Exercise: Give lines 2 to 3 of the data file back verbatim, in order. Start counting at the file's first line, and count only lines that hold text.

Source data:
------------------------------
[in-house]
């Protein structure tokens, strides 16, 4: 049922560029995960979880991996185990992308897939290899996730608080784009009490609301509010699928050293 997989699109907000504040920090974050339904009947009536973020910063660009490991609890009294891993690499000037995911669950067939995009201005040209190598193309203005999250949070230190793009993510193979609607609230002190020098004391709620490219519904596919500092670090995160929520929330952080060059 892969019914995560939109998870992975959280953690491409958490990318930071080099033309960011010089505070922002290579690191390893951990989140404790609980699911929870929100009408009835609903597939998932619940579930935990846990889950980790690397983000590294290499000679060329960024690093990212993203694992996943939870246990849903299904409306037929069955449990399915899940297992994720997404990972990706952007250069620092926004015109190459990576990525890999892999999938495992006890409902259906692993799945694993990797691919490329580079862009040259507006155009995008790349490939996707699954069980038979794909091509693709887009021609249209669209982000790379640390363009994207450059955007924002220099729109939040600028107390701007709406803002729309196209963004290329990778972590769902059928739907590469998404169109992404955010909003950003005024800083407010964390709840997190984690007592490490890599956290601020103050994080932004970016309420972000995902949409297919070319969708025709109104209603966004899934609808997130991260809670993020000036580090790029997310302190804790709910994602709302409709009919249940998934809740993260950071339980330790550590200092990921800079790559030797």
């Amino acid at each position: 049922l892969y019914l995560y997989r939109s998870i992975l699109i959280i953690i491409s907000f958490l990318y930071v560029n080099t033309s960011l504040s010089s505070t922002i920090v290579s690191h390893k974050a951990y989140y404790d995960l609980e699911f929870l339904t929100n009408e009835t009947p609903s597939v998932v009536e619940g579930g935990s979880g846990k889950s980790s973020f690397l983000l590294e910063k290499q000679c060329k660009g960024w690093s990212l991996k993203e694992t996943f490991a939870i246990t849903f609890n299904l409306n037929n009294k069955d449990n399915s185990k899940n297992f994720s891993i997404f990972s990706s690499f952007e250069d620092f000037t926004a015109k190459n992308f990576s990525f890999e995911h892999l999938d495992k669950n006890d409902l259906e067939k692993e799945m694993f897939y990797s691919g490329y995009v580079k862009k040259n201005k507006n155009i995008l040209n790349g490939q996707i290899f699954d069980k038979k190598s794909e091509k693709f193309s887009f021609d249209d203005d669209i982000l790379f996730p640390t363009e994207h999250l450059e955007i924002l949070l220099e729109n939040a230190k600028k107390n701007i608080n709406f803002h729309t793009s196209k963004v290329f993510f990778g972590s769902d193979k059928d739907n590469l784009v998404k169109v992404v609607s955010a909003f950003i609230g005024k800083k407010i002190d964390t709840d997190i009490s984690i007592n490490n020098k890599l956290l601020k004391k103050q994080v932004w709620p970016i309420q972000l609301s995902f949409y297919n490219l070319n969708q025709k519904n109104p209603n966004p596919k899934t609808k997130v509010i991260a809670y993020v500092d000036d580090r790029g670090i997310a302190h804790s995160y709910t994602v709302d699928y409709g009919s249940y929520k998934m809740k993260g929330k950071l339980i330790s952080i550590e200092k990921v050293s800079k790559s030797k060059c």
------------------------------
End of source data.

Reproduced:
């Protein structure tokens, strides 16, 4: 049922560029995960979880991996185990992308897939290899996730608080784009009490609301509010699928050293 997989699109907000504040920090974050339904009947009536973020910063660009490991609890009294891993690499000037995911669950067939995009201005040209190598193309203005999250949070230190793009993510193979609607609230002190020098004391709620490219519904596919500092670090995160929520929330952080060059 892969019914995560939109998870992975959280953690491409958490990318930071080099033309960011010089505070922002290579690191390893951990989140404790609980699911929870929100009408009835609903597939998932619940579930935990846990889950980790690397983000590294290499000679060329960024690093990212993203694992996943939870246990849903299904409306037929069955449990399915899940297992994720997404990972990706952007250069620092926004015109190459990576990525890999892999999938495992006890409902259906692993799945694993990797691919490329580079862009040259507006155009995008790349490939996707699954069980038979794909091509693709887009021609249209669209982000790379640390363009994207450059955007924002220099729109939040600028107390701007709406803002729309196209963004290329990778972590769902059928739907590469998404169109992404955010909003950003005024800083407010964390709840997190984690007592490490890599956290601020103050994080932004970016309420972000995902949409297919070319969708025709109104209603966004899934609808997130991260809670993020000036580090790029997310302190804790709910994602709302409709009919249940998934809740993260950071339980330790550590200092990921800079790559030797």
């Amino acid at each position: 049922l892969y019914l995560y997989r939109s998870i992975l699109i959280i953690i491409s907000f958490l990318y930071v560029n080099t033309s960011l504040s010089s505070t922002i920090v290579s690191h390893k974050a951990y989140y404790d995960l609980e699911f929870l339904t929100n009408e009835t009947p609903s597939v998932v009536e619940g579930g935990s979880g846990k889950s980790s973020f690397l983000l590294e910063k290499q000679c060329k660009g960024w690093s990212l991996k993203e694992t996943f490991a939870i246990t849903f609890n299904l409306n037929n009294k069955d449990n399915s185990k899940n297992f994720s891993i997404f990972s990706s690499f952007e250069d620092f000037t926004a015109k190459n992308f990576s990525f890999e995911h892999l999938d495992k669950n006890d409902l259906e067939k692993e799945m694993f897939y990797s691919g490329y995009v580079k862009k040259n201005k507006n155009i995008l040209n790349g490939q996707i290899f699954d069980k038979k190598s794909e091509k693709f193309s887009f021609d249209d203005d669209i982000l790379f996730p640390t363009e994207h999250l450059e955007i924002l949070l220099e729109n939040a230190k600028k107390n701007i608080n709406f803002h729309t793009s196209k963004v290329f993510f990778g972590s769902d193979k059928d739907n590469l784009v998404k169109v992404v609607s955010a909003f950003i609230g005024k800083k407010i002190d964390t709840d997190i009490s984690i007592n490490n020098k890599l956290l601020k004391k103050q994080v932004w709620p970016i309420q972000l609301s995902f949409y297919n490219l070319n969708q025709k519904n109104p209603n966004p596919k899934t609808k997130v509010i991260a809670y993020v500092d000036d580090r790029g670090i997310a302190h804790s995160y709910t994602v709302d699928y409709g009919s249940y929520k998934m809740k993260g929330k950071l339980i330790s952080i550590e200092k990921v050293s800079k790559s030797k060059c």